In the 1940s, Arthur S. and Lois Alberts drove around remote West Africa with a Jeep-powered tape recorder. "I wanted," he wrote in an August 1951 National Geographic article chronicling the trip, "to show that so-called Darkest Africa has more to offer than the tom-toms and jungle chants usually associated with it by the Western World."
A number of recordings by Alberts have been released, including one CD of music from coastal cafés of Liberia and Ghana. The album provides a chance to hear unusual African music, which reminds one more of the Caribbean, than mainland African. Read an expanded review at Spin the Globe.
The track that most caught my ear is by blind Liberian pianist Howard B. Hayes. It was recorded live at the Yarngo Bar, reportedly a venue with one of the few pianos in Monrovia. The duet with Malinda Parker (described in the notes as "a leading citizen of Monrovia") tells of a suitor who is rebuffed by the object of his affection, who tells him to go milk a bush cow. A bush cow being a "dangerous, ornery jungle beast," she's essentially telling him to get lost.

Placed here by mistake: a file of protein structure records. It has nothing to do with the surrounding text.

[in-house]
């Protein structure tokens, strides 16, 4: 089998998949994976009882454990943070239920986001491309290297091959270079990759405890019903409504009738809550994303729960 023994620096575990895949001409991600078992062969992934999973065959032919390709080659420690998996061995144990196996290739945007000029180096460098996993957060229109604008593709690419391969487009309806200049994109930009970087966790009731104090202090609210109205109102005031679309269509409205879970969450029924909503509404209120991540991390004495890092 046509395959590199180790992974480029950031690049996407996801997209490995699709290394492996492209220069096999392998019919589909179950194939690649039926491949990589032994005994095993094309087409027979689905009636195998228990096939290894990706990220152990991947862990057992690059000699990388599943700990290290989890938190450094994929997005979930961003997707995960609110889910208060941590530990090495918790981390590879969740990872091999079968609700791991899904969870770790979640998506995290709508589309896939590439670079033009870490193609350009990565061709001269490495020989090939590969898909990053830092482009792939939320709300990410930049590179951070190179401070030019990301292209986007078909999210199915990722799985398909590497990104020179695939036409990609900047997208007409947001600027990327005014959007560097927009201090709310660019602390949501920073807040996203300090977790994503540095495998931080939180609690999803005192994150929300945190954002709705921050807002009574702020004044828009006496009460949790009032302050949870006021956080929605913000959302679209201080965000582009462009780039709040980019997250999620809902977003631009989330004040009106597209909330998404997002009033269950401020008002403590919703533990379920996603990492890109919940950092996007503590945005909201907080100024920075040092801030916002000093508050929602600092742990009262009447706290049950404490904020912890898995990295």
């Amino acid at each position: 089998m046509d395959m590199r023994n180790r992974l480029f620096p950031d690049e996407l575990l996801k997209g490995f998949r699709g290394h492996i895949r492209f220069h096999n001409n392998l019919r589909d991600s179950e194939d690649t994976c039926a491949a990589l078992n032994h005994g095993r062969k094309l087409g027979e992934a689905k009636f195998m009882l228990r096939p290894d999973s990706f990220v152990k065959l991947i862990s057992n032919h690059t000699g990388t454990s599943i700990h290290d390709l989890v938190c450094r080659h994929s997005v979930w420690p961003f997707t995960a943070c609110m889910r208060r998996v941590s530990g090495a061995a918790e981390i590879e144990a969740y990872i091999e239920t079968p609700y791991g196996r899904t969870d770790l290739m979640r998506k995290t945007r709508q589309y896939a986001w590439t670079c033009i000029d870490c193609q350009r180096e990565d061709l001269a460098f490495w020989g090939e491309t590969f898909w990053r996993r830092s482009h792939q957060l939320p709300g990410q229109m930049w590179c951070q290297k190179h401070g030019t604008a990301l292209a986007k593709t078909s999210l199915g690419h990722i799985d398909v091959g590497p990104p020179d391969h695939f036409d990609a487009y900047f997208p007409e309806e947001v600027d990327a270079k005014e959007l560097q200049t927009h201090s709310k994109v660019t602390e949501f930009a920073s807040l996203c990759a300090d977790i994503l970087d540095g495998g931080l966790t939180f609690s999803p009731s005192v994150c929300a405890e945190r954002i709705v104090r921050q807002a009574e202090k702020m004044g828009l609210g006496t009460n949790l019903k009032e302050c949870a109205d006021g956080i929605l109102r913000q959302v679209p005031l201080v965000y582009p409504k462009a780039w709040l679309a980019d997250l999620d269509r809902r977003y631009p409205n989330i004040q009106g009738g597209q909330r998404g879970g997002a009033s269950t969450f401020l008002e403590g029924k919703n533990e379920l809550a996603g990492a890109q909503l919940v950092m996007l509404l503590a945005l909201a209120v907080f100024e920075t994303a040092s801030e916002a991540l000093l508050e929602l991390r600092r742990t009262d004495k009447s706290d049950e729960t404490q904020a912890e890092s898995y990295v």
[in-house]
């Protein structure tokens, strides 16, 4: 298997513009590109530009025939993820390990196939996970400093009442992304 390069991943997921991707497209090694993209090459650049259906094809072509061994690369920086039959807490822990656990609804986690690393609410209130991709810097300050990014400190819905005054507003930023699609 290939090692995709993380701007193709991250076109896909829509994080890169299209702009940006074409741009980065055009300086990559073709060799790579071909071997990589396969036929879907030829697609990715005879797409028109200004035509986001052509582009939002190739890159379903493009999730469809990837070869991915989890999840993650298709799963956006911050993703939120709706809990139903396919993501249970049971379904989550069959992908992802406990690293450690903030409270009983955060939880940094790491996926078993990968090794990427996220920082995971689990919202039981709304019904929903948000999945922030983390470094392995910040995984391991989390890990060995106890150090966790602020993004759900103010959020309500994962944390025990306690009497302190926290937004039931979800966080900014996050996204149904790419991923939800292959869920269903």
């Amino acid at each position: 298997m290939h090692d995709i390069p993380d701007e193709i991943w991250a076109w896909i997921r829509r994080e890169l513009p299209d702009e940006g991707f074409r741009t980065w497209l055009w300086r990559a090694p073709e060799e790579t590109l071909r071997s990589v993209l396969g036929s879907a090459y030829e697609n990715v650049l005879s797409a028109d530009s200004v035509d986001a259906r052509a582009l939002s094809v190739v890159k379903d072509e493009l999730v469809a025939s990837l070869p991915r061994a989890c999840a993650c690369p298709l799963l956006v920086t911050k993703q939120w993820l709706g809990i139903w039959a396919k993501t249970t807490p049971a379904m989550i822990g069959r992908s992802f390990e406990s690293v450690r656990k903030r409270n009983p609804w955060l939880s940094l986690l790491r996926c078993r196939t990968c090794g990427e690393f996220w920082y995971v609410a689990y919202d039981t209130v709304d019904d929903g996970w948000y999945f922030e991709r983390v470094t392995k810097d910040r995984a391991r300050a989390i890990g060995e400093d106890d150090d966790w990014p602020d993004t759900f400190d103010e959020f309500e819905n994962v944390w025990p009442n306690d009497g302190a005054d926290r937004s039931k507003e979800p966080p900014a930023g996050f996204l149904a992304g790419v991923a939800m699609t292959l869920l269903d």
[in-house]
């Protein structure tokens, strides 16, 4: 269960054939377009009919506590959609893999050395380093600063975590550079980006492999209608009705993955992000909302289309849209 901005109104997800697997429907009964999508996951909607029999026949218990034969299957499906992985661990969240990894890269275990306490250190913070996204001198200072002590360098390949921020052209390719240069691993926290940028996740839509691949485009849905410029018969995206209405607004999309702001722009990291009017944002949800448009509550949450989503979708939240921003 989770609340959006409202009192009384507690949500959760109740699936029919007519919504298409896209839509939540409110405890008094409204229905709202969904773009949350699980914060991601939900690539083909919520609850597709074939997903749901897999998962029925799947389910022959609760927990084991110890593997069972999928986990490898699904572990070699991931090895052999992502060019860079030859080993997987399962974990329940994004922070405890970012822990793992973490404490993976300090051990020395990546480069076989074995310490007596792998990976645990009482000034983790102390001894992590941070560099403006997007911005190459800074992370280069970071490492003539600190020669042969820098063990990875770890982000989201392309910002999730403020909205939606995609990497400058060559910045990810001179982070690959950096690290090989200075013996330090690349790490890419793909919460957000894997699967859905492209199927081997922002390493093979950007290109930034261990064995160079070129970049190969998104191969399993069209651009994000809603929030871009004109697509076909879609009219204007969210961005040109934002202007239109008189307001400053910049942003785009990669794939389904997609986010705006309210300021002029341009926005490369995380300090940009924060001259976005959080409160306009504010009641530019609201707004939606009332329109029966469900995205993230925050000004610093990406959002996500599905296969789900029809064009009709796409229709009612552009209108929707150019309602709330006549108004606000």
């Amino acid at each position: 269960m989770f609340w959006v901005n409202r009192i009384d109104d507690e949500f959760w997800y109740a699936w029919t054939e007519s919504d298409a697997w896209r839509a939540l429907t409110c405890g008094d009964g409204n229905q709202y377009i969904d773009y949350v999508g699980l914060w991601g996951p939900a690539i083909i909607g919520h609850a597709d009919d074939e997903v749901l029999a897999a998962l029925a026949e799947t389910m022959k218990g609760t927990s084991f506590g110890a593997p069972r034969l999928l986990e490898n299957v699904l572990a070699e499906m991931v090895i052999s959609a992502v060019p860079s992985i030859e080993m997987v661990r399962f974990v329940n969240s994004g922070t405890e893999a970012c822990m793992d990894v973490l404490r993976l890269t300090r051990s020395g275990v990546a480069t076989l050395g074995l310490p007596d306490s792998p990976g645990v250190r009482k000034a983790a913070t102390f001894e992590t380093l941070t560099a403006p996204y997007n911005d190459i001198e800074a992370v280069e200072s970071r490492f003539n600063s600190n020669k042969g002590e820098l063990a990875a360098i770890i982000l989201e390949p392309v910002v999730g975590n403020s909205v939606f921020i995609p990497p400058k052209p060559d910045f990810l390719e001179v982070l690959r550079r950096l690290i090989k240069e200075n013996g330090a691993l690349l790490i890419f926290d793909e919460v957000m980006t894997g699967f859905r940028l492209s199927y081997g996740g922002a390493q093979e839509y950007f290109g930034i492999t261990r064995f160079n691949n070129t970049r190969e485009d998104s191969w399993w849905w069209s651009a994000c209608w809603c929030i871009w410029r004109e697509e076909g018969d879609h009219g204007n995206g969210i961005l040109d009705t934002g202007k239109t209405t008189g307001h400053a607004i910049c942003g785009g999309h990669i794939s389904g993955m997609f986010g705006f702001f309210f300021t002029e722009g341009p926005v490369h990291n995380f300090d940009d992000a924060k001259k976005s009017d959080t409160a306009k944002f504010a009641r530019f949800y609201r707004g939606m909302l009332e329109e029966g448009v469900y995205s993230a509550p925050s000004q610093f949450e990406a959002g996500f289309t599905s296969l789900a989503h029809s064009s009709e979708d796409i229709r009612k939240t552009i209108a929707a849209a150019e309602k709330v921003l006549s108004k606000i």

The second song here has a similarly universal theme and needs little explanation. In both songs you'll hear links with calypso and blues, and they're certainly unlike what most people think of as "African music."
[mp3] Howard B. Hayes with Malinda Parker: "
[mp3] Jacob A. Browne & the Greenwood Singers: "
You can get the album directly from Arthur's nephew Guthrie Alberts, for a very reasonable $13 shipped.